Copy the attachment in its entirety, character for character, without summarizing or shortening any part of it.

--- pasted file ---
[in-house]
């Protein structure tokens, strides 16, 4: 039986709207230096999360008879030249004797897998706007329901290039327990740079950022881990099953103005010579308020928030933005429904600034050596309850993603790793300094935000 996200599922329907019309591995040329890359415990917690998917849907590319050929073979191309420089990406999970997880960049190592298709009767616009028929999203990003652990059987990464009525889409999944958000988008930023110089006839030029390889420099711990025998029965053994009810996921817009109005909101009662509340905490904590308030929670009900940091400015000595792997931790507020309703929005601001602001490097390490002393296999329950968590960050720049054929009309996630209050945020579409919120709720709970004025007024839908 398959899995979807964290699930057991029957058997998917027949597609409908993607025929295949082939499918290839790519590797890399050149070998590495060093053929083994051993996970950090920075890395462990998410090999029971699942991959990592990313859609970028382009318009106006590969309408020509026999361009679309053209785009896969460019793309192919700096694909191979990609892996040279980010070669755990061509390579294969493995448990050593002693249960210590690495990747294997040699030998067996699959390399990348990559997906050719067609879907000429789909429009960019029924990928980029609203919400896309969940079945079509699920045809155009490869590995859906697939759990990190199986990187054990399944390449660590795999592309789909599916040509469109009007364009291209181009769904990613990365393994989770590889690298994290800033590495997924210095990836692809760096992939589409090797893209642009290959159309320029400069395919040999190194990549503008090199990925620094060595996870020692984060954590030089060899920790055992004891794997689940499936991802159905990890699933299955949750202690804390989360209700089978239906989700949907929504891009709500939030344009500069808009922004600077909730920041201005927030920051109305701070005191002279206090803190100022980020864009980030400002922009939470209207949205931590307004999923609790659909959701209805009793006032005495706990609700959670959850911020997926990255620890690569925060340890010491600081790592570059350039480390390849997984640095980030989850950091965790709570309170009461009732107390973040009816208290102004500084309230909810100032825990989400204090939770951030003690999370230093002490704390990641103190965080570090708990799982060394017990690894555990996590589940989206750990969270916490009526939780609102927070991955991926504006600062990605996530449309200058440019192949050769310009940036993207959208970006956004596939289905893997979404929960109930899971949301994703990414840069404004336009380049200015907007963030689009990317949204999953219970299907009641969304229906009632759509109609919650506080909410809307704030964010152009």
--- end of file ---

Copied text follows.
[in-house]
């Protein structure tokens, strides 16, 4: 039986709207230096999360008879030249004797897998706007329901290039327990740079950022881990099953103005010579308020928030933005429904600034050596309850993603790793300094935000 996200599922329907019309591995040329890359415990917690998917849907590319050929073979191309420089990406999970997880960049190592298709009767616009028929999203990003652990059987990464009525889409999944958000988008930023110089006839030029390889420099711990025998029965053994009810996921817009109005909101009662509340905490904590308030929670009900940091400015000595792997931790507020309703929005601001602001490097390490002393296999329950968590960050720049054929009309996630209050945020579409919120709720709970004025007024839908 398959899995979807964290699930057991029957058997998917027949597609409908993607025929295949082939499918290839790519590797890399050149070998590495060093053929083994051993996970950090920075890395462990998410090999029971699942991959990592990313859609970028382009318009106006590969309408020509026999361009679309053209785009896969460019793309192919700096694909191979990609892996040279980010070669755990061509390579294969493995448990050593002693249960210590690495990747294997040699030998067996699959390399990348990559997906050719067609879907000429789909429009960019029924990928980029609203919400896309969940079945079509699920045809155009490869590995859906697939759990990190199986990187054990399944390449660590795999592309789909599916040509469109009007364009291209181009769904990613990365393994989770590889690298994290800033590495997924210095990836692809760096992939589409090797893209642009290959159309320029400069395919040999190194990549503008090199990925620094060595996870020692984060954590030089060899920790055992004891794997689940499936991802159905990890699933299955949750202690804390989360209700089978239906989700949907929504891009709500939030344009500069808009922004600077909730920041201005927030920051109305701070005191002279206090803190100022980020864009980030400002922009939470209207949205931590307004999923609790659909959701209805009793006032005495706990609700959670959850911020997926990255620890690569925060340890010491600081790592570059350039480390390849997984640095980030989850950091965790709570309170009461009732107390973040009816208290102004500084309230909810100032825990989400204090939770951030003690999370230093002490704390990641103190965080570090708990799982060394017990690894555990996590589940989206750990969270916490009526939780609102927070991955991926504006600062990605996530449309200058440019192949050769310009940036993207959208970006956004596939289905893997979404929960109930899971949301994703990414840069404004336009380049200015907007963030689009990317949204999953219970299907009641969304229906009632759509109609919650506080909410809307704030964010152009």